Stack Overflow is a community of 4.7 million programmers, just like you, helping each other.

Join them; it only takes a minute:

Sign up
Join the Stack Overflow community to:
  1. Ask programming questions
  2. Answer and help your peers
  3. Get recognized for your expertise

when I DELETE, as example, the id 3, I have this:

id | name
 1 |
 2 |    
 4 |
 5 |

now, I want to search for the missing id(s), because i want to fill the id again with:

INSERT INTO xx (id,...) VALUES (3,...)

is there a way to search for "holes" in the auto_increment index?


share|improve this question
Why do you want to do this? Such "holes" are normal within day to day database operation and shouldn't be a concern. If this is due to some misguided notion of aesthetics, resist it. – Oded Apr 17 '12 at 10:16
You should not. An auto_increment should just do its job, and that means holes can be made. If you start messing with that, you'll run in to trouble later on. Just let them be. – Nanne Apr 17 '12 at 10:16
Not to mention that if a deleted ID is still referenced somewhere i.e. through a bookmarked link / un-updated table, then adding a new row in with that ID will produce unintended problems. As stated by Oded, Nanne, just leave the AI to do its job. – Simon at Apr 17 '12 at 10:23
As others have said: You shouldn't care and you don't need to do it. – a_horse_with_no_name Apr 17 '12 at 10:36
Antijoin to an auxilliary 'Numbers table' of unique integer values. – onedaywhen Apr 17 '12 at 11:00

You can find the top value of gaps like this:

select - 1 as missing_id
from mytable t1
left join mytable t2 on = - 1
where is null
share|improve this answer
+1, good answer. – davidethell Apr 17 '12 at 10:22
what if you have a gab bigger than 1? if you have 14 and then 20, it will show only 19 – Diego Apr 17 '12 at 10:29
Sorry, I meant gap* – Diego Apr 17 '12 at 10:40
@Diego Note that my answer says my query will find the top value of gaps. You figure out what will happen if the gap is larger than 1 – Bohemian Apr 17 '12 at 10:43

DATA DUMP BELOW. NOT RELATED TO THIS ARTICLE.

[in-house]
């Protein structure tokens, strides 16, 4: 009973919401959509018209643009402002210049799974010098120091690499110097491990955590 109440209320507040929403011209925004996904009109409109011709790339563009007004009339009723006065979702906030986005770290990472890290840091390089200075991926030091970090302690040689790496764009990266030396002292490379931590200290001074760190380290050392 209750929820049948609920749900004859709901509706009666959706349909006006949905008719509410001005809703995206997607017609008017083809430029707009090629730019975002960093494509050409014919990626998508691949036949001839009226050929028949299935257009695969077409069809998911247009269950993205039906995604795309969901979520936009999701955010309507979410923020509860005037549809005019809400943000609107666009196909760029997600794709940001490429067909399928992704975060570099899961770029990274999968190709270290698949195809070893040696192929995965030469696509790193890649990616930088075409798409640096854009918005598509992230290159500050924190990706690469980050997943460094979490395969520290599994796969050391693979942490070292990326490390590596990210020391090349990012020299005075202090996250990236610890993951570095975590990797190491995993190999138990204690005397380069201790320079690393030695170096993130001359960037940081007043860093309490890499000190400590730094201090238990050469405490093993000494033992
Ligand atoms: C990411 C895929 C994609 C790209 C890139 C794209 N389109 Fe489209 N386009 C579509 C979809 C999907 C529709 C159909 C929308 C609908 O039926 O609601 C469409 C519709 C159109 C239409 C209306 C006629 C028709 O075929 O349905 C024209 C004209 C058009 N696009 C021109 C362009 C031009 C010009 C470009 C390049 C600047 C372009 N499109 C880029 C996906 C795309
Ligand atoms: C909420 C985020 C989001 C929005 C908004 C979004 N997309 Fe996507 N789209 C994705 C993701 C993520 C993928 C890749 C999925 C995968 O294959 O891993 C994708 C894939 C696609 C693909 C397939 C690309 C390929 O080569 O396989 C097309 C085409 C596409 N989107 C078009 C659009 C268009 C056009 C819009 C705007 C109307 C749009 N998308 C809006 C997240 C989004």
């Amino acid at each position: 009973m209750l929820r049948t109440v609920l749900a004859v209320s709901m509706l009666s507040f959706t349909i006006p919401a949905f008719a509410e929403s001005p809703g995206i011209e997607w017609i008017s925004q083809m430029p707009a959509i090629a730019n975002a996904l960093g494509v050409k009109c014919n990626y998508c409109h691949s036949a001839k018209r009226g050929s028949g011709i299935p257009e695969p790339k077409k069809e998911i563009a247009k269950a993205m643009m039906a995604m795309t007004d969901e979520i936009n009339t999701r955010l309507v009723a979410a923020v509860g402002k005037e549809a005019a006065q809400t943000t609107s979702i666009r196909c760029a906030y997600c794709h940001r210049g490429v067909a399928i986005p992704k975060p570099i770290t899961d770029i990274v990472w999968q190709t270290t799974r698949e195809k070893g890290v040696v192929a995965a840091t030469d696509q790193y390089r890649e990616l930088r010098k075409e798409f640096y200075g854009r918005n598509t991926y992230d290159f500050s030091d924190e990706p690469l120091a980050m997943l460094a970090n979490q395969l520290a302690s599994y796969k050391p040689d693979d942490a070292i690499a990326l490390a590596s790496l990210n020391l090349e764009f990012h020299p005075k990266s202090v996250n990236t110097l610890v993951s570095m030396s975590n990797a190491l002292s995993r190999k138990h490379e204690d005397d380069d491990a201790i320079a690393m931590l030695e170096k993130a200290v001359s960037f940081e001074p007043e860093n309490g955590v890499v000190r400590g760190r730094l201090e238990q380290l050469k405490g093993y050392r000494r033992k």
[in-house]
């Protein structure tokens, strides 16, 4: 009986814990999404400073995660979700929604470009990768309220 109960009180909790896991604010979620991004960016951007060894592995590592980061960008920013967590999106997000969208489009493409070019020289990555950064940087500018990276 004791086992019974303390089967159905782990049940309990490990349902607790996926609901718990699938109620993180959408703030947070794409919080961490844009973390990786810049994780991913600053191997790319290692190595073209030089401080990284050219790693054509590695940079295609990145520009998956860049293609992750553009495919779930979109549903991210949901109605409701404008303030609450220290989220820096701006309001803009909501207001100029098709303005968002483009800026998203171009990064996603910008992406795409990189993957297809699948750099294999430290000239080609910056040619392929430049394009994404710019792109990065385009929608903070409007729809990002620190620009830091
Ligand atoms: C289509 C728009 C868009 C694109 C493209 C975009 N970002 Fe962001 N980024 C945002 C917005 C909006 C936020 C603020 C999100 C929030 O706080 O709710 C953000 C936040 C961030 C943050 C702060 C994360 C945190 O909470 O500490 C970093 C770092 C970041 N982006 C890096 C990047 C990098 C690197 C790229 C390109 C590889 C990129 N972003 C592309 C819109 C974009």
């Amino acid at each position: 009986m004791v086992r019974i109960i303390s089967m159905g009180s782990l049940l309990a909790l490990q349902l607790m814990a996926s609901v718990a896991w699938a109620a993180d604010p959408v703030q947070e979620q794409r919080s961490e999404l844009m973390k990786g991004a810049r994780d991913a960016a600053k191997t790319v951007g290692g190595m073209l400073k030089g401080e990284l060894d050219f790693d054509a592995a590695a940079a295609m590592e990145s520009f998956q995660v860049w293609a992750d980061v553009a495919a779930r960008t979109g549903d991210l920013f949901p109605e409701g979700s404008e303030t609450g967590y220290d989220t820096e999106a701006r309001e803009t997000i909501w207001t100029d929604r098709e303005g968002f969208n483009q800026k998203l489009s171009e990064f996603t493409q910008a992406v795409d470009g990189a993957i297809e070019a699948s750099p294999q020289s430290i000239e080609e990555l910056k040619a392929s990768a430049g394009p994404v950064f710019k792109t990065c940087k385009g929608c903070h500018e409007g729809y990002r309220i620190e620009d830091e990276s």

I think the only way you can do this is with a loop: Any other solutions wont show gaps bigger than 1:

insert into XX values (1)
insert into XX values (2)
insert into XX values (4)
insert into XX values (5)
insert into XX values (10)

declare @min int
declare @max int

select @min=MIN(ID) from xx
select @max=MAX(ID) from xx

while @min<@max begin
    if not exists(select 1 from XX where id = @min+1) BEGIN
        print 'GAP: '+ cast(@min +1 as varchar(10))

    set @min=@min+1


GAP: 3
GAP: 6
GAP: 7
GAP: 8
GAP: 9
share|improve this answer

The purpose of AUTO_INCREMENT is to generate simple unique and meaningless identifiers for your rows. As soon as you plan to re-use those IDs, they're no longer unique (not at least in time) so I have the impression that you are not using the right tool for the job. If you decide to get rid of AUTO_INCREMENT, you can do all your inserts with the same algorithm.

As about the SQL code, this query will match existing rows with the rows that has the next ID:

SELECT a.foo_id, b.foo_id
FROM foo a
LEFT JOIN foo b ON a.foo_id=b.foo_id-1


19   20
24   25
25   26
26   27

So it's easy to filter out rows and get the first gap:

SELECT MIN(a.foo_id)+1 AS next_id
FROM foo a
LEFT JOIN foo b ON a.foo_id=b.foo_id-1
WHERE b.foo_id IS NULL

Take this as a starting point because it still needs some tweaking:

  • You need to consider the case where the lowest available number is the lowest possible one.
  • You need to lock the table to handle concurrent inserts.
  • In my computer it's slow as hell with big tables.
share|improve this answer
thank you for additional infos (In my computer it's slow as hell with big tables.) – skyline26 Apr 17 '12 at 11:12

First, I agree with the comments that you shouldn't try filling in holes. You won't be able to find all the holes with a single SQL statement. You'll have to loop through all possible numbers starting with 1 until you find a hole. You could write a sql function to do this for you that could then be used in a function. So if you wrote a function called find_first_hole you could then call it in an insert like:

INSERT INTO xx (id, ...) VALUES (find_first_hole(), ...)
share|improve this answer

This is a gaps&island problem, see my (and other) replies here and here. In most cases, gaps&islands problems are most elegantly solved using recursive CTE's, which are not available in mysql.

share|improve this answer

Your Answer


By posting your answer, you agree to the privacy policy and terms of service.

Not the answer you're looking for? Browse other questions tagged or ask your own question.